wice winner of the Pulitzer Prize, the National Book award, and the Presidential Medal of Freedom, David McCullough is one of America’s great historians. His first book, The Johnstown Flood (1968), dealt with the less-than-enthralling subject of civil engineering, but he still intrigued readers with impressive writing and rich storytelling. His The Path Between the Seas (1977), Truman (1992), John Adams (2001) and The Wright Brothers (2015) earned him acclaim. And he’s also been praised for his narration on TV projects such as PBS’s The American Experience and The Civil War, as well as the 2003 film Seabiscuit.

McCullough’s new book, The American Spirit: Who We Are and What We Stand For, is a stark departure from his previous works. It’s a short, thin volume—rare for modern non-fiction. It features some of his own speeches given between 1989-2016, complete with black-and-white photos and color plates. To the untrained eye, it has the look and feel of a miniature version of a Time Life book on history or art.

But it’s far from that.

This book is a vitally important series of words, paragraphs and ideas about what it means to be an American. “Our history, our American story, is our definition as a people and a nation,” wrote McCullough, “It is a story like no other, our greatest natural resource, one might say, and it has been my purpose in my work to bring that story and its protagonists into clearer, more human focus in what I have written and in speeches I have made.”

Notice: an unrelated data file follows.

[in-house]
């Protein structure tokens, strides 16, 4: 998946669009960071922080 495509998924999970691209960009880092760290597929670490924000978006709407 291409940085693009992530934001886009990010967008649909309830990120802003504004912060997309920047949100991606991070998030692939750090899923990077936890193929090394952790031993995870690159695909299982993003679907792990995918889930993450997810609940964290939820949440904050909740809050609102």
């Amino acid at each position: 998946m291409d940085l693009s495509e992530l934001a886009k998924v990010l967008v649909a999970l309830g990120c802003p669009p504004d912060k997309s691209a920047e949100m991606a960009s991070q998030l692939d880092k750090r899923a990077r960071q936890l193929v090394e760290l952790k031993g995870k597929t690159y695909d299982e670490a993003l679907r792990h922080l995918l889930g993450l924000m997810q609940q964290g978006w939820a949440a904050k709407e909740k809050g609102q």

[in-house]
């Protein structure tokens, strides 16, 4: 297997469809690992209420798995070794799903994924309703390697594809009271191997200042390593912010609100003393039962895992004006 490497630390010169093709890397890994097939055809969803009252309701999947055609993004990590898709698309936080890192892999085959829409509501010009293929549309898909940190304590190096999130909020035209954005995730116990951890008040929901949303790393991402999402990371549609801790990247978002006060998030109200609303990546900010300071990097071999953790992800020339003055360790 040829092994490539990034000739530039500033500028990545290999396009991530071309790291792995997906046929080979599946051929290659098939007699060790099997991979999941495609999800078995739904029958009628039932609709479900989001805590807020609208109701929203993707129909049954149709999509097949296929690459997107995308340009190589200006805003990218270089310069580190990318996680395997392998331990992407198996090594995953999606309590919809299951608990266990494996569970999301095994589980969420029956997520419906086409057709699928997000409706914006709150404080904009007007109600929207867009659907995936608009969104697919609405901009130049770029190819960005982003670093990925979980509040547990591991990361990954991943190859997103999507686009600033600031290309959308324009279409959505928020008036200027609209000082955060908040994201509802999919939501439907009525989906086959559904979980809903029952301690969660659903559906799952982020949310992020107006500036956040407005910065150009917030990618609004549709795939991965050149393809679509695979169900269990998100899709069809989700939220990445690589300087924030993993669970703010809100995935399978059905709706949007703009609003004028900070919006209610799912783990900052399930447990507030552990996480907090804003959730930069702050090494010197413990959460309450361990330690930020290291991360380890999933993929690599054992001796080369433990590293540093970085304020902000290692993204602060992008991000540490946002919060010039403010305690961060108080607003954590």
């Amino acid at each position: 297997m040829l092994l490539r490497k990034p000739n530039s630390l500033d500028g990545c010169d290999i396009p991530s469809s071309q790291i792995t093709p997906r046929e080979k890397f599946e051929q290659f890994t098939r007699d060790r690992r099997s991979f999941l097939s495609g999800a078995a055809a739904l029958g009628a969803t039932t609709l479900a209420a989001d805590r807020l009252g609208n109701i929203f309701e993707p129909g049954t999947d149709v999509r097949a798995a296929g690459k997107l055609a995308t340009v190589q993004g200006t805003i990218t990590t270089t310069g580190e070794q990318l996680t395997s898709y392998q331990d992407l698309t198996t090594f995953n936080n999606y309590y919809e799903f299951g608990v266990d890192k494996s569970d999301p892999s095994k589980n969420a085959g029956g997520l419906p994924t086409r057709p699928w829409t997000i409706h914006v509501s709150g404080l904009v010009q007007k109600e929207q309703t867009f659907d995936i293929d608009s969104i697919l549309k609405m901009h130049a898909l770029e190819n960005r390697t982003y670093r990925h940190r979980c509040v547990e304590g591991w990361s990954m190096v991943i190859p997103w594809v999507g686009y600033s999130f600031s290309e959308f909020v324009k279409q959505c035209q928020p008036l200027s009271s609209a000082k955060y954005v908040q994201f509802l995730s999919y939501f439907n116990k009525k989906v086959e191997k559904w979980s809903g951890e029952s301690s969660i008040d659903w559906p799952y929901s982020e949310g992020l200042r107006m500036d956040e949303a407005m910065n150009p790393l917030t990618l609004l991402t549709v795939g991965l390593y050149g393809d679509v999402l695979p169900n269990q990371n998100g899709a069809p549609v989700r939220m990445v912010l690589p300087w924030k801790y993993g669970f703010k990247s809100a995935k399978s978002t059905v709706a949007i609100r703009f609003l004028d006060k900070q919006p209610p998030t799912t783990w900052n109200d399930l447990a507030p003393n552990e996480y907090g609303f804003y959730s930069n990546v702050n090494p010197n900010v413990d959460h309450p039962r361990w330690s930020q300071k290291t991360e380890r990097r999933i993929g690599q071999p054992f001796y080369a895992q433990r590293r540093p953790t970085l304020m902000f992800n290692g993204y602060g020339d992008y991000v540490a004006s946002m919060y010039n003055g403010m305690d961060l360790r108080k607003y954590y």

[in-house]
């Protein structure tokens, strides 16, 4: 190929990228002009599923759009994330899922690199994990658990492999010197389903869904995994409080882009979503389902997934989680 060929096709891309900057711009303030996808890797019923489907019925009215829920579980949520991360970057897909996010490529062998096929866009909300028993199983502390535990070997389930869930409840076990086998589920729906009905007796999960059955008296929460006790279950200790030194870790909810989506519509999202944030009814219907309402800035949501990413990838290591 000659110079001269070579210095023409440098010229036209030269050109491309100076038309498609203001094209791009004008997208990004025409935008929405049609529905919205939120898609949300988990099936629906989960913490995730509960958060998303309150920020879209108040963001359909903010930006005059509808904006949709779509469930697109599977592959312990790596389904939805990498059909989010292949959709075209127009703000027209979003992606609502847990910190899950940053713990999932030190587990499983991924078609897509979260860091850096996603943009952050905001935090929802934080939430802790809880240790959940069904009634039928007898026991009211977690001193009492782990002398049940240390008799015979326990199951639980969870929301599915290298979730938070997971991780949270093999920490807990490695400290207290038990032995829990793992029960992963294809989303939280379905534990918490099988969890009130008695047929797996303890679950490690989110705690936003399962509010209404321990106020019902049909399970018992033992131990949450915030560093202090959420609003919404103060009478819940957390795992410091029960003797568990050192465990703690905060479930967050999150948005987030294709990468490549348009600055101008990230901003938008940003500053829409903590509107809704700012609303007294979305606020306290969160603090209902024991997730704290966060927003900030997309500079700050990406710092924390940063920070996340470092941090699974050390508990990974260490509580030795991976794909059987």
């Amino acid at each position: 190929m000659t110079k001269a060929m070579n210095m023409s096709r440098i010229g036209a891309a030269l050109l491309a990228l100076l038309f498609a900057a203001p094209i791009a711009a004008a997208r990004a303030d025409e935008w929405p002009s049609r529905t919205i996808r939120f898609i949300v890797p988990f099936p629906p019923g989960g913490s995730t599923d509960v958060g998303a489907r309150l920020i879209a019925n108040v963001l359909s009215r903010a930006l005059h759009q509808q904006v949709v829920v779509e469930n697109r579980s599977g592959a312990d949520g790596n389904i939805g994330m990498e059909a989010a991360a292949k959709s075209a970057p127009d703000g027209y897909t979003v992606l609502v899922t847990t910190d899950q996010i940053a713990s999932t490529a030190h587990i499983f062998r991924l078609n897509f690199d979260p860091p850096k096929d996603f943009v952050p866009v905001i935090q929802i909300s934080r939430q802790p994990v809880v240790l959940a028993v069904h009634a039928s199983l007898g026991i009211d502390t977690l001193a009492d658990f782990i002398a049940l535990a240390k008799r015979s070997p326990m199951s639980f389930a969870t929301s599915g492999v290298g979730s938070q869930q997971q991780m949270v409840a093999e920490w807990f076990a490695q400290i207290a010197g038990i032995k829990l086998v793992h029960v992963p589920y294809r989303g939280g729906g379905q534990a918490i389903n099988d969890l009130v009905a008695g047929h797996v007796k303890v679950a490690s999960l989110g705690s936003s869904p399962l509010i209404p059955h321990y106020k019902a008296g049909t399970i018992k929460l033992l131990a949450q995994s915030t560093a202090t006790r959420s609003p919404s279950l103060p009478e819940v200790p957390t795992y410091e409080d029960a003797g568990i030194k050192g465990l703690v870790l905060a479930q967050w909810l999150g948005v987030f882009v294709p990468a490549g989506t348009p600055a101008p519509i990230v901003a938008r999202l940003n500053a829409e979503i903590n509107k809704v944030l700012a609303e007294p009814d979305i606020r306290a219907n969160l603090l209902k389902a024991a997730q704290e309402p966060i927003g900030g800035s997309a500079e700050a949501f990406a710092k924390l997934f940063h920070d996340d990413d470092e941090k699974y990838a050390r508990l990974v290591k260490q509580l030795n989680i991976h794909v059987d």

McCullough admits he doesn’t remember how many speeches he’s made in his 50-year career. The fifteen speeches chosen for this volume includes several given at university and college campuses and a few at historical sites, and provide unique insights into how certain individuals and philosophies arrived at their place in history. By retracing the powerful footsteps of these remarkable journeys, the nation’s path to greatness shines even brighter.

Here’s a succinct example.

In a speech to a Joint Session of Congress in 1989, McCullough spoke about John Quincy Adams, “who in his lifetime had seen more, contributed more to the history of his time than almost anyone.” When he took a seat in the House of Representatives in 1831, he had “perhaps his finest hours” as he tackled the Mexican War and the gag rule against slavery. In McCullough’s view, Adams “is a reminder that giants come in all shapes and sizes and that, at times, they have walked these halls, their voices have been heard, their spirit felt here.”

McCullough also pointed out that “a book that does justice to the story of Adams’s years in the House,” which he regards as “one of the vivid chapters in our political history, is still waiting to be written as are so many others.” He laments the dearth of adequate biographies about important congressman like Jimmy Byrnes, Joe Robinson, Joe Martin, and Henry Cabot Lodge, Jr., and senators like Arthur Vandenberg, Margaret Chase Smith, and Richard Russell. When considering Congress as a whole, McCullough believes “[w]e need to know more about Congress because we need to know more about leadership. And about human nature.”